My favourite fruit cheese is made of Quince. Quince are usually cooked and conserved. They look like otherworldly lanterns, large yellow pears with a strange downy covering. Raw they are considered quite unpalatable because of their tartness, but they are high in pectin which makes them ideal for making jams, jellies and fruit cheese. The pectin is most strong in the pips of the fruit, often ground up pips would be used to set other jelly like creations. But this is something I would not recommend you do as the seeds contain nitriles which turns poisonous when it comes in contact with your guts enzymes and acid. A few pips from your batch of quince are fine, just don’t chuck in a jar of ground up pips.
Quince and quince cheese was popular all over Europe since Medieval times. In Spain they call it ‘Membrillo’, in Italy ‘cotognata’ from the Italian word for quince ‘mele cotogne’ quince apple, the French call it ‘cotignac’ or ‘paté de coing’ from the French ‘coing’ for quince. Quinces are responsible for the word marmalade as their Portuguese word is ‘marmelo’ and they were made into fruit cheeses named marmalades. …
It was Bakewell tart on Great British Bake Off
yesterday last week! And when Mary said this is what a Bakewell tart should look like… I had to disagree. Traditionally early Bakewell tarts did not have a topping of icing. Nor do they have that lonesome cherry which we associate with cheap shop bought mini-bakewell tarts. Mary’s Bakewell tart didn’t have the cherry but did have the icing with a fancy pattern. It looked the part, don’t get me wrong, but if you visit the town of Bakewell you will see that proud Bakewell tart bakers clearly state that they do not add icing to their Bakewell tarts as icing is not part of the original recipe… But what is the original recipe? When does it stop or start being original? It’s a tough question.
And then there’s that other Bakewell bake… The Bakewell pudding!
Imagine a pub in a quintessentially English village: you enter with an appetite and the special on the menu is a pudding named after that village. You just have to try it, don’t you? And so the Bakewell pudding rose to fame. Even though Wonders of the Peak, the first travel guide to the Peak District, was written by Charles Cotton in 1681, tourism reached a high in Victorian times, helped by the development of the railway and an increasing interest in geology. Victorians also came to ‘take the waters’ in the spa towns of Buxton, Matlock Bath and Bakewell….
It was batter week on the Great British Bake Off. And many people felt a bit battered after the news came in yesterday that Love Productions have sold the GBBO to Channel 4. The Beeb just didn’t have the amount of cash needed to keep the bun in the oven. Mel and Sue aren’t swallowing the cake and quit with a statement full of buns, I mean puns (I just had to, sorry). And I love them for it, though they will be missed like the icing missing from an iced finger.
We were very shocked and saddened to learn yesterday evening that Bake Off will be moving from its home. We made no secret of our desire for the show to remain where it was.
The BBC nurtured the show from its infancy and helped give it its distinctive warmth and charm, growing it from an audience of two million to nearly 15 million at its peak.
We’ve had the most amazing time on Bake Off, and have loved seeing it rise and rise like a pair of yeasted Latvian baps.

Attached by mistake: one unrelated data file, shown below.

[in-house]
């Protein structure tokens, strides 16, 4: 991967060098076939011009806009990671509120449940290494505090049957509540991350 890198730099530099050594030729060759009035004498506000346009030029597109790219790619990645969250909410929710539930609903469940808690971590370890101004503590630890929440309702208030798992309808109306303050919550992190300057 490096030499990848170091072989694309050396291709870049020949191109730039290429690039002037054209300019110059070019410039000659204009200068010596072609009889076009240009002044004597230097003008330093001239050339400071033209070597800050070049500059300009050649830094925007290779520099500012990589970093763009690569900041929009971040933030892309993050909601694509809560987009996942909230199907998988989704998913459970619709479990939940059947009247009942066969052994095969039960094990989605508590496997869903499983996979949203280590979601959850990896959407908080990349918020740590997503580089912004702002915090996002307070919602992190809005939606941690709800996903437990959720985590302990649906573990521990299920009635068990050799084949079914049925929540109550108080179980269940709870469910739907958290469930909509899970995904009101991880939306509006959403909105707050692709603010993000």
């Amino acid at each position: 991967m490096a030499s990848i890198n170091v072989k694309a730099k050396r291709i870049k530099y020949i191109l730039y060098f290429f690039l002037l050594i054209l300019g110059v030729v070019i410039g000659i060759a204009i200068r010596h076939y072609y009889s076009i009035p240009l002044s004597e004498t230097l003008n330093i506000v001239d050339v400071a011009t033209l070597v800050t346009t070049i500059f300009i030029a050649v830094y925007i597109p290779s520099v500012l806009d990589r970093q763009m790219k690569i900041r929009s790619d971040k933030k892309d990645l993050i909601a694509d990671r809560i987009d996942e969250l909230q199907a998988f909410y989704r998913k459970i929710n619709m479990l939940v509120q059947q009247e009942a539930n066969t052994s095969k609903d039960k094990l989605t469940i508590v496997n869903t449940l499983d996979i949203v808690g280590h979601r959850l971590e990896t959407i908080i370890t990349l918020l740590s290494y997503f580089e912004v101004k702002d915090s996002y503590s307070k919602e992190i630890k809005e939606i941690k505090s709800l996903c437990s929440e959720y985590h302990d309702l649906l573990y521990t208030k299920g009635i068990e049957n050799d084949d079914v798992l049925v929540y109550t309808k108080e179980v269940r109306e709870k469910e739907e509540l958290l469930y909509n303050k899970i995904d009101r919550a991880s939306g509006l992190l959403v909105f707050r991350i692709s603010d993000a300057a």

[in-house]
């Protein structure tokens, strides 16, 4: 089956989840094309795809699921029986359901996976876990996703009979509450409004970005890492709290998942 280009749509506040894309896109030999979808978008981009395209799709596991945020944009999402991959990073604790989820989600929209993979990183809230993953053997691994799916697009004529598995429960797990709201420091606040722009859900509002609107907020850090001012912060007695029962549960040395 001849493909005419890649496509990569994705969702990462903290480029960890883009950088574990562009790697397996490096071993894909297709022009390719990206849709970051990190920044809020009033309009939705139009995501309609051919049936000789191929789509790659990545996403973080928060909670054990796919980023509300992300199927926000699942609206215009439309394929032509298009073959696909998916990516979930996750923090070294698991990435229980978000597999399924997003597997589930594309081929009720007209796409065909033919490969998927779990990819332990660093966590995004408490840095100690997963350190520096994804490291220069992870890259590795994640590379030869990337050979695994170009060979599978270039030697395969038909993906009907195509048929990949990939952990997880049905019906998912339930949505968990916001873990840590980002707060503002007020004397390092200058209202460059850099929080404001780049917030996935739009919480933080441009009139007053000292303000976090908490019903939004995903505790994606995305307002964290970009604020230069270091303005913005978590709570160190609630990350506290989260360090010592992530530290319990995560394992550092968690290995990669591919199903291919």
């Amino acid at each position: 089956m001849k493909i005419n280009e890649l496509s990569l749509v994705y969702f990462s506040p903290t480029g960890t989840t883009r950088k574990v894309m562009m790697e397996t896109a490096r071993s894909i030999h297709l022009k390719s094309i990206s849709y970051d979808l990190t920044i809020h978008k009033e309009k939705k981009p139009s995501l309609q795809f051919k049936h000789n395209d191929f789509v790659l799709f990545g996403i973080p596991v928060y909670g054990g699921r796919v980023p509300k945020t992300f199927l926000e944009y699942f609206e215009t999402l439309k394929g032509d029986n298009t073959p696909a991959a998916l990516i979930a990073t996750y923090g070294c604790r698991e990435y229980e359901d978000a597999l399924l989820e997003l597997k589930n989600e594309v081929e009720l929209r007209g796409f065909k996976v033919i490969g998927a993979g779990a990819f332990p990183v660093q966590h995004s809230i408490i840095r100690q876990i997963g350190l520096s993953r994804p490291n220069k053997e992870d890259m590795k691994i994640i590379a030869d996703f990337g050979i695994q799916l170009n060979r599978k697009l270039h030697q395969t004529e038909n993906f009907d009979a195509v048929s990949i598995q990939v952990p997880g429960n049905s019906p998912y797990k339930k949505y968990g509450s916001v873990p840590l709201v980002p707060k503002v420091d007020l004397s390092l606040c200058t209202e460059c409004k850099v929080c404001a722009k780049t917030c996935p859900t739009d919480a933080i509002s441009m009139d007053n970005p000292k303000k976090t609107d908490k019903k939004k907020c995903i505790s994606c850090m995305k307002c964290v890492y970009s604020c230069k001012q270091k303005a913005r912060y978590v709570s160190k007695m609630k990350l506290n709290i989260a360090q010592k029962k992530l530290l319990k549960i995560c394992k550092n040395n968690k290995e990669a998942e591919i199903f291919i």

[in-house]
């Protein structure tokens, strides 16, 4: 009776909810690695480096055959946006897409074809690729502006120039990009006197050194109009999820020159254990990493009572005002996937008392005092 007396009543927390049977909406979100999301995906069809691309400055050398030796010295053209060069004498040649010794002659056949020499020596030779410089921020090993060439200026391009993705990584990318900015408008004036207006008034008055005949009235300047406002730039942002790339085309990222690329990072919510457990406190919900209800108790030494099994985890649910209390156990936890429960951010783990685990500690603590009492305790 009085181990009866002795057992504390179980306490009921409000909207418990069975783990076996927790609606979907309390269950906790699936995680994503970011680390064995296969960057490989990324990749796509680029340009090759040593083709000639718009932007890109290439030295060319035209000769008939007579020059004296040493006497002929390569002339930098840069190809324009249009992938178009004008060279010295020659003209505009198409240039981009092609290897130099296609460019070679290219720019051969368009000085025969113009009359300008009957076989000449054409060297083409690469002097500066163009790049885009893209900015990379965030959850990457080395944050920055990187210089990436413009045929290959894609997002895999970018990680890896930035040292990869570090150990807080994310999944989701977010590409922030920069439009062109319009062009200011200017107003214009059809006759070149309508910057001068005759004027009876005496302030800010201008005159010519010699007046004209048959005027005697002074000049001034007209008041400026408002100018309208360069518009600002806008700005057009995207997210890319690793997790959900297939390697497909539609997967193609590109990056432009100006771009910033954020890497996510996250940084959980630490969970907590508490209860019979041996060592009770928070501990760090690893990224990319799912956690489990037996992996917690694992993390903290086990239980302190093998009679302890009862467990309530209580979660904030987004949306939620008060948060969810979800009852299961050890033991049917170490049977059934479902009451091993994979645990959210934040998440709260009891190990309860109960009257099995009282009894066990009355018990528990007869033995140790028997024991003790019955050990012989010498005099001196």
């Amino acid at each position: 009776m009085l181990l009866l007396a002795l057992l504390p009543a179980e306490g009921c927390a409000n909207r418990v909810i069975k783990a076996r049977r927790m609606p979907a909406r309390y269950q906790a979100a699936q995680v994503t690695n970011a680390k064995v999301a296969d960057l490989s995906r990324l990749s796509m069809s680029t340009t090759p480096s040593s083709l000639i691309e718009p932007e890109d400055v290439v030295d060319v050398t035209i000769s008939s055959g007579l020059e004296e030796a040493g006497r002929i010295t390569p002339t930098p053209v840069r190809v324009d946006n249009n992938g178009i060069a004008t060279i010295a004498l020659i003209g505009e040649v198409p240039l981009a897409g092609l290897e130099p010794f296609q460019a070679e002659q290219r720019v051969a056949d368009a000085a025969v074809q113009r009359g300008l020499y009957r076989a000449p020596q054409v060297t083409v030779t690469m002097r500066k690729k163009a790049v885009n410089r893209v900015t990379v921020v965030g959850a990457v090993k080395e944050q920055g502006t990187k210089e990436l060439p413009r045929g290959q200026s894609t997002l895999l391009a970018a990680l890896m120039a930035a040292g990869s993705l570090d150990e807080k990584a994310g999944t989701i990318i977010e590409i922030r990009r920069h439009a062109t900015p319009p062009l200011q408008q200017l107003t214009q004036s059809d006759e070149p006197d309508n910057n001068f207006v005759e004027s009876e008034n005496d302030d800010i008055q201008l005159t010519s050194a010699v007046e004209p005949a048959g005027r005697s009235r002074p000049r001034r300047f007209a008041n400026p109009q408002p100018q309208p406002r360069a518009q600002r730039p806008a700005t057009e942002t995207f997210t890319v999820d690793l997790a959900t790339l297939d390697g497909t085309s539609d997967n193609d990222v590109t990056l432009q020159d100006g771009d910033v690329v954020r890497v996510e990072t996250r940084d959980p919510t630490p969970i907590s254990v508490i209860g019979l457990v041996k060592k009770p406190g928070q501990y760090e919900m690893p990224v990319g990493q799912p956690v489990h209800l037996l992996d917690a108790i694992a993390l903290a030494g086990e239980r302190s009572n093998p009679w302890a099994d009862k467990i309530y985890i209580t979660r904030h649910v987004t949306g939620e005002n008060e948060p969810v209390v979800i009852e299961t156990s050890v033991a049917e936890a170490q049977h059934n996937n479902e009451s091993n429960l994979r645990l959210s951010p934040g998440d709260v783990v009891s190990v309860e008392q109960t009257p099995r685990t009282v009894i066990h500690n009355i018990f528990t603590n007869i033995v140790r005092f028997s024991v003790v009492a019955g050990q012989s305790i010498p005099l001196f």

We’re not going with the dough. We wish all the future bakers every success.
Outrage on social media, others are outraged by those who are outraged… life on social media every day.
My opinion? Yeah I’ll give it since it is my blog innit?
When Britain voted to leave the EU, I as a Belgian felt as if half the British population were basically dropping us like a scone.
What has this brexit shizzle got to do with the GBBO you say?
We watch it in Europe!!
Most people can get BBC1 and BBC2, which means I can watch Eastenders every night except wednesday. We hate wednesday because there is no Eastenders on wednesdays. (don’t judge, judging people on how they look, talk, prey or which soap they watch religiously is bad, bad, bad.)
On Channel 4, we will all loose out. I mean, first Brexit, now Bake Off.
As if Britain couldn’t make itself even more unpopular with the rest of Europe!
Luckily there have been rumours that we would maybe get our own Bake Off in Belgium! How great is that, no one can watch Great British Bake Off anymore but we can watch the Great Belgian Bake Off! I’m already excited by the idea of it. Especially since I’ve been asked to be one of the presenters of the program.
So here I am practicing my baking puns. There’s nothing set in shortcrust pastry yet but if it does happen I’ll let you know. …
I can clearly remember the first time my brain registered the juiciness of a nectarine and its heavenly scent. It was summer and unusually hot. I was about 3 or 4 years old and me and my mother, the lady next door and her son Sam who had the same age, had walked quite a distance to a park where we could play. After we had played a while, Sam and I were each given an unusually large nectarine – mostly because our hands were very small. They came out of a brown paper bag, and I can still recall the sound of the bag, and the scent that came next when it was presented to me to pick my fruit. I remember that I smelled the skin of the fruit, looked at it, turned it around and was then handed a piece of white kitchen paper to catch the juice that was about to drip from my chin and hands. I investigated the skin between my fingers, the texture of the fruit. I recall the bitterness of the magenta red stone as I was trying to get the last of the flesh from it….